Local author advocates for National Stop on Red Week following the tragic death of her mother in a Kenmore crosswalk

Sunday, August 2, 2020

Lori Koidahl at her mother's memorial garden
shows the book she wrote about how to navigate
grief and begin to heal

Not a day goes by that Shoreline resident Lori Koidahl doesn’t think about being a cautious driver. Her mom was tragically killed in a Kenmore cross walk on June 19, 2007 by a driver who ran a red light. The story, which made headline news, included six other pedestrians who were also injured with Lori’s mom, Kathy Cook, who was killed at the scene.

A truck speeding at 45mph hit a front loader, a massive piece of machinery that moves dirt, which sent the truck careening toward the pedestrians and crushed Lori’s mom against a utility pole.

This week Lori is placing a sign at her mom's memorial garden, which is at the intersection of the crash site. It promotes safe driving habits during National Stop on Red Week, August 2-8, 2020.

The signage serves as a reminder of the dangers in intersections and the importance of Stopping on RED. Preventing these crashes is in each driver’s control.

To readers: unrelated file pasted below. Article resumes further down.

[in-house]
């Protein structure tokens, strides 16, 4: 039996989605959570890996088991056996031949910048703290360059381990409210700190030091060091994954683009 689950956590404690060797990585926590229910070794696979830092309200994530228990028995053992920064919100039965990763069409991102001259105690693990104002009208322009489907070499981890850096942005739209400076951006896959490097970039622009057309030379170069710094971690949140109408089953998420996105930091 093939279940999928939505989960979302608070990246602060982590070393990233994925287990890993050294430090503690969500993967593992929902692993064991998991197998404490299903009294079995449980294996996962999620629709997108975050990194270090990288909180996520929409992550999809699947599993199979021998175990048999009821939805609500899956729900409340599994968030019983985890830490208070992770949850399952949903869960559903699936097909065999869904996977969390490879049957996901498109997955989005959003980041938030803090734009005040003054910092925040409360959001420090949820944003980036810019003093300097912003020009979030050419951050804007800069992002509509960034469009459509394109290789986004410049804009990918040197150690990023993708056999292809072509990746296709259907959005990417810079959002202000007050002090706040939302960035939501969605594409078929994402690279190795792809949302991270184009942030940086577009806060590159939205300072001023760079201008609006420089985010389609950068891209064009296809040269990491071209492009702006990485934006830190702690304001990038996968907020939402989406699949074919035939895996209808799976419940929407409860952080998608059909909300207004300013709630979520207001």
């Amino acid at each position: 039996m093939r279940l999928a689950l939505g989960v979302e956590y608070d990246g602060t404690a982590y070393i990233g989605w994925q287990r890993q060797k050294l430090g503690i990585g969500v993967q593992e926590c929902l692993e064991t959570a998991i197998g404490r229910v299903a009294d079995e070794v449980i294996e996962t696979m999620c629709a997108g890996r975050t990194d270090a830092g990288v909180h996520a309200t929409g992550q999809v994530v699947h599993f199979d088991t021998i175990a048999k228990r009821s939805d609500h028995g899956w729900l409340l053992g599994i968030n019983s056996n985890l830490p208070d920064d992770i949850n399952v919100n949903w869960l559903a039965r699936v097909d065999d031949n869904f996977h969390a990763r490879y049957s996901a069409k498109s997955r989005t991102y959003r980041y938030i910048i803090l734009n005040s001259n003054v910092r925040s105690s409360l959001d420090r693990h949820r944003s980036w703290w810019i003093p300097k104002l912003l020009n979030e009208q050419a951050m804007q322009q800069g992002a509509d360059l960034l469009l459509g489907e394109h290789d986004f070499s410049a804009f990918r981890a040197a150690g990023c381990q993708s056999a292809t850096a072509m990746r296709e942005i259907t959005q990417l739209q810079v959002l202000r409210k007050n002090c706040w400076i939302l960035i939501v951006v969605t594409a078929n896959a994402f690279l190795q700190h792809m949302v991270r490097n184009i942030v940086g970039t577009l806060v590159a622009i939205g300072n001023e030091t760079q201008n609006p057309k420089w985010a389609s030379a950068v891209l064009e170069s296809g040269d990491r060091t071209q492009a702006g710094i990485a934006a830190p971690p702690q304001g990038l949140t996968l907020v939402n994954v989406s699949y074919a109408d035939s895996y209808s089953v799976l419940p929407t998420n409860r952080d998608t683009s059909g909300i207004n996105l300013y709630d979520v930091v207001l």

Stop On Red Week is observed in August to educate the public and bring awareness to the number and severity of intersection crashes. This event provides an opportunity to promote safe driving and remind drivers of the dangers of running red lights.

  • Between 2004-2018, an estimated 11,877 people were killed in crashes related to red-light running according to the National Highway Traffic Safety Administration (NHTSA).
  • In 2018, 846 people were killed, and an estimated 139,000 were injured in crashes involving red-light running.
  • In a 2018 national telephone survey by the AAA Foundation for Traffic Safety, 85 percent of drivers said it's very or extremely dangerous to speed through a red light, but 31 percent reported doing so in the past 30 days (AAA Foundation for Traffic Safety, 2019). 
  • The Insurance Institute of Highway Safety (IIHS) found that about half of red-light running crash deaths involve pedestrians, cyclists and occupants in vehicles struck by the red-light runners.
  • On average, two people died each day in red-light running crashes in the United States in 2018.

Lori Koidahl’s mom Kathy’s tragic death changed the trajectory of her life. She has become a safe driving advocate and recently wrote a book about her experience navigating the grief and healing she went through losing her mom in such an unexpected and traumatic manner.

Lori said, “I don't want others to have to go through what I went through. Especially when it can be prevented by paying closer attention to one's driving and “STOPPING ON RED.”

Her book is called Garden of Grief and can be purchased through normal retailers including Third Place Books, 206-366-3333 or HERE


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